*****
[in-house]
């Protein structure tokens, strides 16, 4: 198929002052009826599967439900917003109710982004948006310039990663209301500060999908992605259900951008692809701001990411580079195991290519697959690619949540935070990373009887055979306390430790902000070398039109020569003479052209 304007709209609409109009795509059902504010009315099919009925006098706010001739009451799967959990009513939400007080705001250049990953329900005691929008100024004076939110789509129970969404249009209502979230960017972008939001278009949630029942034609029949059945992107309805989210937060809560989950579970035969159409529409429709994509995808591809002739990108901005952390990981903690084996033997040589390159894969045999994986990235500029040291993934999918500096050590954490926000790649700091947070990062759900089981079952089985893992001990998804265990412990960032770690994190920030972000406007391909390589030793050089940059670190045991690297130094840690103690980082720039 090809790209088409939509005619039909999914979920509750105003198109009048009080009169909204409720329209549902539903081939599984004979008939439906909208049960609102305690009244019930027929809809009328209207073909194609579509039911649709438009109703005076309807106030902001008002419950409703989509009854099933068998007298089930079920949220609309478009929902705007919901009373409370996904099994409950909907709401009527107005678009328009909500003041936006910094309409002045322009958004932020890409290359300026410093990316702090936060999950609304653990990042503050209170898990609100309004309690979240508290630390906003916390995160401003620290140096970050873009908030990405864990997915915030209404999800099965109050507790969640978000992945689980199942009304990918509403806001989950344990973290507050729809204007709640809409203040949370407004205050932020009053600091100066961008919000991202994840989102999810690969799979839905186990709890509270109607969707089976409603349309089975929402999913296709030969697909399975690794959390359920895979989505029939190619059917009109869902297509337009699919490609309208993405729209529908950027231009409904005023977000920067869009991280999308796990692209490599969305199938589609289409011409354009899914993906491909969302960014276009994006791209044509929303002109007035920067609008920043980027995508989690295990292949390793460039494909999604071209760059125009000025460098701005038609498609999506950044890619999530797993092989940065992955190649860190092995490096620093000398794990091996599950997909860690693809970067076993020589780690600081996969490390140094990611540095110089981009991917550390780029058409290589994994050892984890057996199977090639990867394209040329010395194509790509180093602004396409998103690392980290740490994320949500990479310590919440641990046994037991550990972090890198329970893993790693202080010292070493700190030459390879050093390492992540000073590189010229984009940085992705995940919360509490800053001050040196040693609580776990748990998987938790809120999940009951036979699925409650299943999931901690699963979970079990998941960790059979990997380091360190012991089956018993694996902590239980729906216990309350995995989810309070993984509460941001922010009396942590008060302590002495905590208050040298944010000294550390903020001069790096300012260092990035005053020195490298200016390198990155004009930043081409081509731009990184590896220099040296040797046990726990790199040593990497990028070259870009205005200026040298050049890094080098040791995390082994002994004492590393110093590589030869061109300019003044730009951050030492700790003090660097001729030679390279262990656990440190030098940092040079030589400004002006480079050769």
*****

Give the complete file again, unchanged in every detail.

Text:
[in-house]
């Protein structure tokens, strides 16, 4: 198929002052009826599967439900917003109710982004948006310039990663209301500060999908992605259900951008692809701001990411580079195991290519697959690619949540935070990373009887055979306390430790902000070398039109020569003479052209 304007709209609409109009795509059902504010009315099919009925006098706010001739009451799967959990009513939400007080705001250049990953329900005691929008100024004076939110789509129970969404249009209502979230960017972008939001278009949630029942034609029949059945992107309805989210937060809560989950579970035969159409529409429709994509995808591809002739990108901005952390990981903690084996033997040589390159894969045999994986990235500029040291993934999918500096050590954490926000790649700091947070990062759900089981079952089985893992001990998804265990412990960032770690994190920030972000406007391909390589030793050089940059670190045991690297130094840690103690980082720039 090809790209088409939509005619039909999914979920509750105003198109009048009080009169909204409720329209549902539903081939599984004979008939439906909208049960609102305690009244019930027929809809009328209207073909194609579509039911649709438009109703005076309807106030902001008002419950409703989509009854099933068998007298089930079920949220609309478009929902705007919901009373409370996904099994409950909907709401009527107005678009328009909500003041936006910094309409002045322009958004932020890409290359300026410093990316702090936060999950609304653990990042503050209170898990609100309004309690979240508290630390906003916390995160401003620290140096970050873009908030990405864990997915915030209404999800099965109050507790969640978000992945689980199942009304990918509403806001989950344990973290507050729809204007709640809409203040949370407004205050932020009053600091100066961008919000991202994840989102999810690969799979839905186990709890509270109607969707089976409603349309089975929402999913296709030969697909399975690794959390359920895979989505029939190619059917009109869902297509337009699919490609309208993405729209529908950027231009409904005023977000920067869009991280999308796990692209490599969305199938589609289409011409354009899914993906491909969302960014276009994006791209044509929303002109007035920067609008920043980027995508989690295990292949390793460039494909999604071209760059125009000025460098701005038609498609999506950044890619999530797993092989940065992955190649860190092995490096620093000398794990091996599950997909860690693809970067076993020589780690600081996969490390140094990611540095110089981009991917550390780029058409290589994994050892984890057996199977090639990867394209040329010395194509790509180093602004396409998103690392980290740490994320949500990479310590919440641990046994037991550990972090890198329970893993790693202080010292070493700190030459390879050093390492992540000073590189010229984009940085992705995940919360509490800053001050040196040693609580776990748990998987938790809120999940009951036979699925409650299943999931901690699963979970079990998941960790059979990997380091360190012991089956018993694996902590239980729906216990309350995995989810309070993984509460941001922010009396942590008060302590002495905590208050040298944010000294550390903020001069790096300012260092990035005053020195490298200016390198990155004009930043081409081509731009990184590896220099040296040797046990726990790199040593990497990028070259870009205005200026040298050049890094080098040791995390082994002994004492590393110093590589030869061109300019003044730009951050030492700790003090660097001729030679390279262990656990440190030098940092040079030589400004002006480079050769």